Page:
Theology and philosophy of religion: what are they?

So, a running commentary in the post bringing over the discussion from Butterflies and Wheels is about what is the difference between theology and philosophy of religion, and this morning I came up with an idea:

Theology is the study of theistic religion.

Philosophy of religion studies religion in general, without focusing on theistic religions.

This is brought to light by discussions of Buddism.  Is it a religion, or isn’t it?  It certainly is generally considered a religion, but recent arguments that say that a religion has to include a supernatural deity and so Buddism isn’t one.  And so this debate both highlights and will settle if there is any difference between theology and philosophy of religion:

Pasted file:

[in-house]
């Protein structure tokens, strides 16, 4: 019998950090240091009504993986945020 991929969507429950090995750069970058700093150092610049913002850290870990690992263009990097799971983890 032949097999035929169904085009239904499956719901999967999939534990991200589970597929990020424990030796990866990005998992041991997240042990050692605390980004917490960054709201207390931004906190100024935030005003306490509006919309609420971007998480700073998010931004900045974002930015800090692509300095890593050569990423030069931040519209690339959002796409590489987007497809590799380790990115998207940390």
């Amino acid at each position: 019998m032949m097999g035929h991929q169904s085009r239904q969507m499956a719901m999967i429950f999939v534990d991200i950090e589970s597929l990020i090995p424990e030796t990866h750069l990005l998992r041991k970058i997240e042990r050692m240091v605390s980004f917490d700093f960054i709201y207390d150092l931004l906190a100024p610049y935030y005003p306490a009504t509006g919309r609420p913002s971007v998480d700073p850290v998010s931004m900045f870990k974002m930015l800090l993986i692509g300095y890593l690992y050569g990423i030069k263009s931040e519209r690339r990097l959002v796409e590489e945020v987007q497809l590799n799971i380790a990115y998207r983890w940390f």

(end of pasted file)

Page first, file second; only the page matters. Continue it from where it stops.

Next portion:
If Buddism is a religion, then there will be no theological study of it — since it isn’t theistic — and philosophy of religion will cover it while theology will not.  Philosophy of religion, however, will cover it in addition to covering theistic religions (it’s a more general field than theology).

If it turns out that Buddism is not a religion because to be a religion you need a god, and that would mean that Buddism, which is not theistic, is not a religion, then there  is no difference in the subject matter of philosophy of religion and theology, and there shouldn’t be any difference in method either since both would simply choose the methods that best study theistic religions.

So, if we settle this question, we have our answer, no matter what traditionally has been done.

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